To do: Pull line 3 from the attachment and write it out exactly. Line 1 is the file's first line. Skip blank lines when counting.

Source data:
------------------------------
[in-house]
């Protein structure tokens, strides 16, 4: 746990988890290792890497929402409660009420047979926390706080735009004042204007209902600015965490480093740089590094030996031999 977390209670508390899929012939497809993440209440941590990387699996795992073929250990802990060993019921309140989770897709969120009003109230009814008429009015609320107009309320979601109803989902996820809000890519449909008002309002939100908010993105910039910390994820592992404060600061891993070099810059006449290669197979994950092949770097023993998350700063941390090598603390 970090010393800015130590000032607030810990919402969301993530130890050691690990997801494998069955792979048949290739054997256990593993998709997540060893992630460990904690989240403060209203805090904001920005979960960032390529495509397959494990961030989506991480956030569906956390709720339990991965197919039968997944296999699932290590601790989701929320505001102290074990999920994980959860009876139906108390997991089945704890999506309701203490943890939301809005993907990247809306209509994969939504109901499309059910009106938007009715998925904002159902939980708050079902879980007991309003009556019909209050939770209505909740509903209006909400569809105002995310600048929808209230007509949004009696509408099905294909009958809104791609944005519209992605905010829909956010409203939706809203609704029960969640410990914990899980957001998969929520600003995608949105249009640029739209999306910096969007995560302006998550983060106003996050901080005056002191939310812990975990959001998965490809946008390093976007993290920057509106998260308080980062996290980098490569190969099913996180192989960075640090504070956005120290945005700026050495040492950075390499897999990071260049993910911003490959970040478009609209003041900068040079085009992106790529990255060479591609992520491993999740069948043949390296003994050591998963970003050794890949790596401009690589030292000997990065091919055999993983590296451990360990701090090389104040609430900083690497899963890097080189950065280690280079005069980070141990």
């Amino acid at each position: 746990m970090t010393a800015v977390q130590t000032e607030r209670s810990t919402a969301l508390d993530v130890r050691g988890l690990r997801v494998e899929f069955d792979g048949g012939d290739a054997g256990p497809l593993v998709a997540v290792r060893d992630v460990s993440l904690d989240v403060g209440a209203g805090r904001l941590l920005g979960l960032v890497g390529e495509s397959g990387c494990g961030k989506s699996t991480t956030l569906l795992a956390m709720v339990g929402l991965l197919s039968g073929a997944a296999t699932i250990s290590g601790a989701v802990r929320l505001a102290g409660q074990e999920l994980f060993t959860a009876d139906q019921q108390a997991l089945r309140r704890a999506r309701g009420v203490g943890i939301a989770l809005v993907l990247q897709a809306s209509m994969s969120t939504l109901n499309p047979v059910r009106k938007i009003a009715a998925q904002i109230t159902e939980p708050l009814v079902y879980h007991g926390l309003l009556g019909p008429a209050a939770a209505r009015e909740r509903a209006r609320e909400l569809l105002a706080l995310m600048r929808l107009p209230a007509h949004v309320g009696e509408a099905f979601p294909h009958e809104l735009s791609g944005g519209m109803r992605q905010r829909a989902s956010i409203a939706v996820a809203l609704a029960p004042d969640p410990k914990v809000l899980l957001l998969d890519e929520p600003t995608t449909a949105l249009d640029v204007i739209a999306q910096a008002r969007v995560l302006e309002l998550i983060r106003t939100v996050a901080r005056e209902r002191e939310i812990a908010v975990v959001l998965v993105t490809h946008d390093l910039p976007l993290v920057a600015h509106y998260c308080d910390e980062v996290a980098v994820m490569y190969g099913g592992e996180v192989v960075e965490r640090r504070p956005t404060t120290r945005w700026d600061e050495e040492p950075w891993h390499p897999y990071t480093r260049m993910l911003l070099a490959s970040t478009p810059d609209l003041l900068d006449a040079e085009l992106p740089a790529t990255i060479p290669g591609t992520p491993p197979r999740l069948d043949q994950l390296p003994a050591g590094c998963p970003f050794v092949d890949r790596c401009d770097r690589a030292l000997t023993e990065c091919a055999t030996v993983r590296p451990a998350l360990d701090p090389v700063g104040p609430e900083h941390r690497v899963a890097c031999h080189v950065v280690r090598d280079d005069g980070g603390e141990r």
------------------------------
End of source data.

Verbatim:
């Amino acid at each position: 746990m970090t010393a800015v977390q130590t000032e607030r209670s810990t919402a969301l508390d993530v130890r050691g988890l690990r997801v494998e899929f069955d792979g048949g012939d290739a054997g256990p497809l593993v998709a997540v290792r060893d992630v460990s993440l904690d989240v403060g209440a209203g805090r904001l941590l920005g979960l960032v890497g390529e495509s397959g990387c494990g961030k989506s699996t991480t956030l569906l795992a956390m709720v339990g929402l991965l197919s039968g073929a997944a296999t699932i250990s290590g601790a989701v802990r929320l505001a102290g409660q074990e999920l994980f060993t959860a009876d139906q019921q108390a997991l089945r309140r704890a999506r309701g009420v203490g943890i939301a989770l809005v993907l990247q897709a809306s209509m994969s969120t939504l109901n499309p047979v059910r009106k938007i009003a009715a998925q904002i109230t159902e939980p708050l009814v079902y879980h007991g926390l309003l009556g019909p008429a209050a939770a209505r009015e909740r509903a209006r609320e909400l569809l105002a706080l995310m600048r929808l107009p209230a007509h949004v309320g009696e509408a099905f979601p294909h009958e809104l735009s791609g944005g519209m109803r992605q905010r829909a989902s956010i409203a939706v996820a809203l609704a029960p004042d969640p410990k914990v809000l899980l957001l998969d890519e929520p600003t995608t449909a949105l249009d640029v204007i739209a999306q910096a008002r969007v995560l302006e309002l998550i983060r106003t939100v996050a901080r005056e209902r002191e939310i812990a908010v975990v959001l998965v993105t490809h946008d390093l910039p976007l993290v920057a600015h509106y998260c308080d910390e980062v996290a980098v994820m490569y190969g099913g592992e996180v192989v960075e965490r640090r504070p956005t404060t120290r945005w700026d600061e050495e040492p950075w891993h390499p897999y990071t480093r260049m993910l911003l070099a490959s970040t478009p810059d609209l003041l900068d006449a040079e085009l992106p740089a790529t990255i060479p290669g591609t992520p491993p197979r999740l069948d043949q994950l390296p003994a050591g590094c998963p970003f050794v092949d890949r790596c401009d770097r690589a030292l000997t023993e990065c091919a055999t030996v993983r590296p451990a998350l360990d701090p090389v700063g104040p609430e900083h941390r690497v899963a890097c031999h080189v950065v280690r090598d280079d005069g980070g603390e141990r």